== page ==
Computer programs have been produced for games such as Chess, Go, Poker, StarCraft 2, Dota. The best ones, Deep Blue and AlphaGo , AlphaZero, Pluribus,... are now considered better than the best human players. More to the point, the computers' game results have been influencing human play.

Apparently, computers are not yet better than human players in Bridge. There can be computer simulations of various hands and hypothetical opposing hands. But what progress have computers made in playing human players in tournaments? Have any new theories of bidding or play evolved as a result of computer-human interaction in Bridge?

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    I understand that to get the results we got for chess/go a lot of commitment/funding is required. Moreover, the prior result from chess/go are not easily translatable to something else, such as bridge. As a result, you might not see the same level of advancement in a bridge computer player until such time some one with the necessary prerequisites takes interest in it. This is not to say this is not possible with the current level of technology. Mar 3, 2020 at 22:29
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    see en.wikipedia.org/wiki/Computer_bridge
    – Cohensius
    Mar 4, 2020 at 11:06

1 Answer 1


There's a fundamental problem that the rules of bridge are not well-defined for computers. Specifically, the rules require that partnerships communicate their agreements - including implicit agreements arising from experience playing with their partner - to their opponents. No one has really figured out what it means for a computer to communicate its partnership agreements to other humans or to a different computer program.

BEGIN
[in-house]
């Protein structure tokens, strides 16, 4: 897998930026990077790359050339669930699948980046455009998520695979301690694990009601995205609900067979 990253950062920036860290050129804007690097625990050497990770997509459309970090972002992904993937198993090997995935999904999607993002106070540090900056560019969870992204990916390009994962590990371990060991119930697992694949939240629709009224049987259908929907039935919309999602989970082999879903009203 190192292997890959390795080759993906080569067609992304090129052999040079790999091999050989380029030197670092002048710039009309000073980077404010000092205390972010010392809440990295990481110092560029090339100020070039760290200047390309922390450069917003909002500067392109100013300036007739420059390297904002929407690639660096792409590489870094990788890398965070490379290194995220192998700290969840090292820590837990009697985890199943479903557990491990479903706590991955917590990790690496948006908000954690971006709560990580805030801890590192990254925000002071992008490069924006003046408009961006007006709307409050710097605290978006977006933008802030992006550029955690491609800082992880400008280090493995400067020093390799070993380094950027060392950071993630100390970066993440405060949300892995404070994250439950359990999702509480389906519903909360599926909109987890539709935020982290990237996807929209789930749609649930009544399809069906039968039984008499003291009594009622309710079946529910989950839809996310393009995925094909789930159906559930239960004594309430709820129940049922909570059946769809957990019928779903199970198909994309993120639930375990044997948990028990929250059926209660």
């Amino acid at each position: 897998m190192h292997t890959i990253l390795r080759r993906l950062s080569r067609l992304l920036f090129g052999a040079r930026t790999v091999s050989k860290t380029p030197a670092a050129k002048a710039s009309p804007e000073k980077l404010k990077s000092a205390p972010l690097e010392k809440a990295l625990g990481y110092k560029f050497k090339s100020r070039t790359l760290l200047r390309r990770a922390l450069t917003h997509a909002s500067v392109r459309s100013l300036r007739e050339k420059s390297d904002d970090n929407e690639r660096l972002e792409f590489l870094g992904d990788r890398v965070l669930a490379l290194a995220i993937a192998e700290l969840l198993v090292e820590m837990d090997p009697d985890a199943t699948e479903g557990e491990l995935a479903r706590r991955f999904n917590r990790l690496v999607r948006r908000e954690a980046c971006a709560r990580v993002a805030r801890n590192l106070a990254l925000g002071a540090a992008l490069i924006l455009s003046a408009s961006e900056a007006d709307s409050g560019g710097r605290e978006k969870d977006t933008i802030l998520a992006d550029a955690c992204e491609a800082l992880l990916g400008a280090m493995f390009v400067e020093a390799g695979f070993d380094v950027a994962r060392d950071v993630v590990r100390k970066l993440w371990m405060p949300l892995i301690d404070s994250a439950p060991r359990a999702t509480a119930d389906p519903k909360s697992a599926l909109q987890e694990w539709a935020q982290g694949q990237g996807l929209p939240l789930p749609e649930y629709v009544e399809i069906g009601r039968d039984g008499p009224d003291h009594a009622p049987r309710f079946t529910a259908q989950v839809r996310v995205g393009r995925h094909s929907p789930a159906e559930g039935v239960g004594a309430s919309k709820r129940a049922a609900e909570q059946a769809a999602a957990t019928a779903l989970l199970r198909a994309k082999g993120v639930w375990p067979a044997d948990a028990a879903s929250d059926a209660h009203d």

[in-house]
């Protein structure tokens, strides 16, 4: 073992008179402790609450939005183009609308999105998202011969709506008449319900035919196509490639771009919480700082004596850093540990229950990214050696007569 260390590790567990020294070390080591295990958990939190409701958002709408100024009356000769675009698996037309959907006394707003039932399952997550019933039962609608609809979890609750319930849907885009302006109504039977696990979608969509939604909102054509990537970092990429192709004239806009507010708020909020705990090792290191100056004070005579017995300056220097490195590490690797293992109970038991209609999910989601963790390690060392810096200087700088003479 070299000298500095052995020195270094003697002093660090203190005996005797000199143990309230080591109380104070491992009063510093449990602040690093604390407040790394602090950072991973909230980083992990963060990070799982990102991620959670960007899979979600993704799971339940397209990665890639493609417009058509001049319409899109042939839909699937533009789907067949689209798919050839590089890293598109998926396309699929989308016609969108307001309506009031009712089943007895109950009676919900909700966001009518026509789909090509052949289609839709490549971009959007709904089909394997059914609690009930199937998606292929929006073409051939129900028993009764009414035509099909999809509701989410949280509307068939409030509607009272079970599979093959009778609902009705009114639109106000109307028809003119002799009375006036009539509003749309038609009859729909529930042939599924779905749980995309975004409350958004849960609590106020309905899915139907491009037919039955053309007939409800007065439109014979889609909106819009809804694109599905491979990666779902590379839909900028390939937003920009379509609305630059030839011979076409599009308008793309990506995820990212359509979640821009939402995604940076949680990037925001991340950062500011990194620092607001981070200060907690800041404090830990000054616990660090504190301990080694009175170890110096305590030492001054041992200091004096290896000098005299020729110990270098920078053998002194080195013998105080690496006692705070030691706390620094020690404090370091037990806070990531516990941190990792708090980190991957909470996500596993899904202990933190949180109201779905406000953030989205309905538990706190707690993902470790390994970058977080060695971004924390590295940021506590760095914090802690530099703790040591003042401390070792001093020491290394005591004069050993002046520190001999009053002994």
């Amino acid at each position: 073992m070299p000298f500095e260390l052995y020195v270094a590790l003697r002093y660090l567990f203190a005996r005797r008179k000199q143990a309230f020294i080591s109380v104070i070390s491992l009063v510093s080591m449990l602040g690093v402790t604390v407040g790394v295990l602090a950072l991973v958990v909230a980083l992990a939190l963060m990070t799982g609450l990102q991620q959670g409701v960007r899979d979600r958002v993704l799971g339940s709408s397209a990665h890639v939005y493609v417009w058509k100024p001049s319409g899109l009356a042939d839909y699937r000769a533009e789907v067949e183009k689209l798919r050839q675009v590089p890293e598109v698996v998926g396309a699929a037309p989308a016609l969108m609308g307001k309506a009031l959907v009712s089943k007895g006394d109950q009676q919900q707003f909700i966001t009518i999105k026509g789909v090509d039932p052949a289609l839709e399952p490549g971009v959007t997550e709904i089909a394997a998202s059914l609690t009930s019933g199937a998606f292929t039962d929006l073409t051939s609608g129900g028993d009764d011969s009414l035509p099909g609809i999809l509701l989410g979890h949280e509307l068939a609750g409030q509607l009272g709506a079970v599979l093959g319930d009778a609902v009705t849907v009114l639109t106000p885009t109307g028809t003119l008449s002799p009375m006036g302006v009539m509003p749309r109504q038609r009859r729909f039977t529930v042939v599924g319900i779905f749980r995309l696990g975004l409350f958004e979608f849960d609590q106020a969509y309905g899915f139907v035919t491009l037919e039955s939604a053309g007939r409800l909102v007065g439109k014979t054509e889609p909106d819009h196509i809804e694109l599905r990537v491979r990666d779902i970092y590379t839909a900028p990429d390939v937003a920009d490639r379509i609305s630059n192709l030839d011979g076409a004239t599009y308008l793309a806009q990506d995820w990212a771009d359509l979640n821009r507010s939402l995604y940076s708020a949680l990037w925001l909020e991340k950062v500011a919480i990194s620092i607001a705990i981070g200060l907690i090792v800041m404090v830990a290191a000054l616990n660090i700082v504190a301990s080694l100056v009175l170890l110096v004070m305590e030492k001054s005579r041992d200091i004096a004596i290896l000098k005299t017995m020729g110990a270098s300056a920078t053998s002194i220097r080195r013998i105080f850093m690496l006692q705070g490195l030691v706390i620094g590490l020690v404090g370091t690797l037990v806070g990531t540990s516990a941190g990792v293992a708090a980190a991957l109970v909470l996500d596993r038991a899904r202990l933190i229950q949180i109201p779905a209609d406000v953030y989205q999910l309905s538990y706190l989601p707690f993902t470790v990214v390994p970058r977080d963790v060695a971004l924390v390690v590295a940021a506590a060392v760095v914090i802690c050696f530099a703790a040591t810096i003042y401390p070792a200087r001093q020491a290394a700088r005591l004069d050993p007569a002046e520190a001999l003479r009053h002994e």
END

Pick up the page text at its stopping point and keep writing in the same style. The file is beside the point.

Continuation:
(Note that it does happen in human bridge where one partnership explains their agreements to their opponents, there is misunderstanding, and a director or an appeals committee has to sort everything out, so these rules are not perfectly well-defined for humans either.)

This is less of a problem if the computer is playing a human designed bidding (and carding) system, but a machine-learning designed bidding system could quite possibly (in my opinion would very likely) be incomprehensible to humans.

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    Not just when there's partnerships, but even when it comes to multiple separate players, good AIs are harder to design - that's part of why all the examples given are 2 player games, there's less activity between the AIs turns to calculate based off of (and thus a lot less possible scenarios to evaluate)
    – Andrew
    Dec 27, 2020 at 4:48
  • The first year Al Levy ran the computer bridge championship, Ginsberg entered GIB playing a wild transfer opening, relay strong club variant (which works better for computers than for humans as computers don't forget). It was very good straight up (for the time), but since the opponents couldn't "understand" it, it got lots of advantage from "incomprehensible bidding". After that (and even now), the allowed system is very restricted.
    – Mycroft
    Jan 1, 2021 at 17:23

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